Posted by poppendeckc in Uncategorized.
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Among friends, I have been accused as having very “interesting” taste in music (aka –weird). My taste runs from classic rock, Middle Eastern and Turkish dance music, chants, Baroque music, anything Mozart, and some New Age stuff.

Maybe eclectic is a better word, because the music that draws me is the music that satisfies a need in us, and that attraction can take myriad forms. We need different music for different reasons. We all have favorite music we turn to at different times – music to soothe, inspire, or motivate us.

Some of us have very specific preferences. For example, my family made sure I grew up listening to Big Band music and not much else until high school, so for years I was a Big Band trivia expert. This music represented a distinct era that flavored my parents’ past, and defined music for them; something that didn’t change much in their lives.

Some people like anything country, or hip hop, or jazz for probably the same reasons. The artists who give us our favorite music can seem as friends – our enjoyment of their style of expression validates this, making us their fans. Life is just better with our personal musical soundtrack.

Back to my “interesting” label; in order to affirm I do not have weird taste, I drew up a playlist. If I could listen to anything at all, what would it be? It has taken weeks, and I think I actually did very well. It is still a work in progress, but in looking it over, I don’t think anyone could accuse me of bad taste.

Now let me ask you, what is your personal musical soundtrack?

Caroline Poppendeck, Librarian
CCLD, Horseheads

Endangered Books October 9, 2013

Posted by roganp in Recommendations.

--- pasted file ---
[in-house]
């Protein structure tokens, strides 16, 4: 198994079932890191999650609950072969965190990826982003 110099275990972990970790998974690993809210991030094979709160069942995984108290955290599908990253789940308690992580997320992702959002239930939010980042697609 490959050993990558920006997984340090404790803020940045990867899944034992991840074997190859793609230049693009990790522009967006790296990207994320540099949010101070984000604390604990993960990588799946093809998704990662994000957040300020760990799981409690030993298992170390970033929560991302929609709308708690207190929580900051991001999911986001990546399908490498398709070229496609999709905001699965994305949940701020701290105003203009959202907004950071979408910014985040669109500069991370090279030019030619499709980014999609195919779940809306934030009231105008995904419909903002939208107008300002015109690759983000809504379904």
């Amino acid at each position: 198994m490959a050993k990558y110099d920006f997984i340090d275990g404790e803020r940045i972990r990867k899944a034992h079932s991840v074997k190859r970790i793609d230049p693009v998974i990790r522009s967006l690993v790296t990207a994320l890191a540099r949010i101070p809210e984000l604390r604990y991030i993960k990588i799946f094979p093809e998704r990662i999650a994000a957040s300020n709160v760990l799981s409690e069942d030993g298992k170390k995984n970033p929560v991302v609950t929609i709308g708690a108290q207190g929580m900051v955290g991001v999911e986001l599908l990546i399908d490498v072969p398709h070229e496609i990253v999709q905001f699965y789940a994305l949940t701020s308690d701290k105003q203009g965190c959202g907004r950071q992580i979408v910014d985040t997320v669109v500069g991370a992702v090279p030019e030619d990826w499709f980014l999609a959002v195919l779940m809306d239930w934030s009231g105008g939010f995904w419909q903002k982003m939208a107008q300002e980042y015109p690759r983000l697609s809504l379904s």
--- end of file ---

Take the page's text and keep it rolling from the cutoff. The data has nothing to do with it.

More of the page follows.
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Sailors' Journey Into WarI have been weeding the non-fiction collection, using a computer program that can generate a report of books that have not gone out recently. When we used to go to the shelves to weed the worn out, dirty out-of-date books, I enjoyed it. But now I keep finding books that I think would be so useful if someone just knew they were here! For example, one of the biographies on my weeding list is about a navy seaman’s experiences in WWII. The Title is A Sailors’ Journey into War by Robert A. Maher. It looked like a brand new book and wasn’t very old, as the author was remembering his past. I brought it home to my husband who had been on a destroyer in the navy (not in WWII – we’re old but not THAT old) and he read and loved it. He brought it to our daughter’s neighbor who was also in the navy and said it was the best book he ever read; really described what it was like to be on a destroyer in a hurricane. Do I weed it from the collection because it is not being checked out? How do I get these books into the hands of people who would enjoy them? How do I get people to come to the library and browse among the stacks, to find just that book that speaks to them?  Or get them to ask a librarian for suggestions as to what they would like to read about? It’s called Reader’s Advisory and one of the most fun parts of our job.  I would have thought books such as Everything you need to know about birth control or Understanding Weight Loss Programs would be helpful to many people but they don’t go out. Do they get used in the library? I don’t know. If you have any ideas, let me know.